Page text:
Prior to the tragic events of 9/11, with a few exceptions, a common concern among Muslim mosque-goers in the US was the question of whether or not it was lawful to live in America. For many, the questions of whether or not it was permissible to call oneself ‘American’ and/or participate in elections and run for office were viewed as treasonous to the Islamic teachings. Two views were common. One contingent felt that since America was not a Muslim country and its military was actively involved in incursions into the Muslim world, these facts made being Muslim and American two irreconcilable issues. The second contingent felt that since blacks were not included in the “We” of “We the People” or the “men” of “All men are created equal” when America first formed, in addition to historical social alienation suffered at the hands of whites and the American government, there was no way to reconcile Muslimness with American identity. The former rationalization was popular among recent immigrants to America, while the latter view was popular among black-American converts.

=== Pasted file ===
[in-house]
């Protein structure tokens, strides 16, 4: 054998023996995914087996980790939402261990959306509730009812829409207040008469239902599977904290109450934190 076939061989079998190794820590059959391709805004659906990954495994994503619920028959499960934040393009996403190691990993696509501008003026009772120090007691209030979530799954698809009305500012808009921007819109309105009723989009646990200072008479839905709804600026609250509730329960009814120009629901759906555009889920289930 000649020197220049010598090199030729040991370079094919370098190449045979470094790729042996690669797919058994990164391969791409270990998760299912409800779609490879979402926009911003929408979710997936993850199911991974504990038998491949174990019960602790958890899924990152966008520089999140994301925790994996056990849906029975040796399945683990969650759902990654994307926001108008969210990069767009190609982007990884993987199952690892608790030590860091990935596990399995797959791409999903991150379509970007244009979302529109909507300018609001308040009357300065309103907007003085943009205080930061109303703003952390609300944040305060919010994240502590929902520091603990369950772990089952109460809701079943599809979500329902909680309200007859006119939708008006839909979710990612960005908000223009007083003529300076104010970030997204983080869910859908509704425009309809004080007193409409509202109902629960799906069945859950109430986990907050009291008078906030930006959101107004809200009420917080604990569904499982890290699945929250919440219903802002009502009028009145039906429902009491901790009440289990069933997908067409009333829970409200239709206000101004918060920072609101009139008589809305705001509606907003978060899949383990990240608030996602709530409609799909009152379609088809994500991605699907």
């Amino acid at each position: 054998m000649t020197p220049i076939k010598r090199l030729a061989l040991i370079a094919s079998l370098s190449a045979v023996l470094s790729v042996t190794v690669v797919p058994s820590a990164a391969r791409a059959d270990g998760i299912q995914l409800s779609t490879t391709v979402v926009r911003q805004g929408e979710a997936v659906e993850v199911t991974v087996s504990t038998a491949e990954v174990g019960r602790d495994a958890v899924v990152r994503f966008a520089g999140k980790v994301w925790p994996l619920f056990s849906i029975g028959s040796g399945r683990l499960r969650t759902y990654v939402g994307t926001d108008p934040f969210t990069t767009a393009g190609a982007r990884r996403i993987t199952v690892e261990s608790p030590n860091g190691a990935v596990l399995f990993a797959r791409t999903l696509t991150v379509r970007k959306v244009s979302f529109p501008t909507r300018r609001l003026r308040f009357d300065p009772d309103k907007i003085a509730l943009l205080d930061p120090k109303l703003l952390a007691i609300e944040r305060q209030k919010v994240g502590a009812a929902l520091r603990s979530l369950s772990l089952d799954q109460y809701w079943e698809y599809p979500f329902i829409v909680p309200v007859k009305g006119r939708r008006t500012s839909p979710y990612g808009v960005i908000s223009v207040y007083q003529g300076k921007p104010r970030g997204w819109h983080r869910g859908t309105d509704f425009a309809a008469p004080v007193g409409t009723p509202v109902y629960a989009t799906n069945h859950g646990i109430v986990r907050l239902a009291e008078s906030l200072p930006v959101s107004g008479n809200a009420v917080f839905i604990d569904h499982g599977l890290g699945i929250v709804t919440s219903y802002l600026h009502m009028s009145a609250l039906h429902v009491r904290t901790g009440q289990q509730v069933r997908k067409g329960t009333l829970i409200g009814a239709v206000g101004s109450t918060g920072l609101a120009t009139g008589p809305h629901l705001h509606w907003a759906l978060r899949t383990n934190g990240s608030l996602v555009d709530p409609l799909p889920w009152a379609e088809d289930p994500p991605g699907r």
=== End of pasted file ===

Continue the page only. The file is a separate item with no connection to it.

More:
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Topics: Islamic Jurisprudence, Islam, Islamophobia, Race, Justice, muslims in america, 9/11, social integration

Islamophobia and Women’s Hijab in Public Spaces

Posted by Dr. Hatem Bazian on Aug 9, 2016 1:20:23 PM

Take the case of seven Muslim women in Hijab in Southern California that were escorted out of a restaurant by police officers for supposedly over-staying the 45-minute limit in the eatery. The seven Muslim women are suing Urth Caffe in Laguna Beach because of this action since they felt targeted due to a number of them wearing the headscarf. Supposedly, the manager was expecting a busy evening and asked the group to leave despite the place having a number of empty tables and no observable mad rush for pizza was underway.

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Topics: Muslim, Islam, hijab

Revisiting Al-Ghazali: Revelation and Reason

Posted by Dr. Hatem Bazian on Aug 9, 2016 1:37:03 AM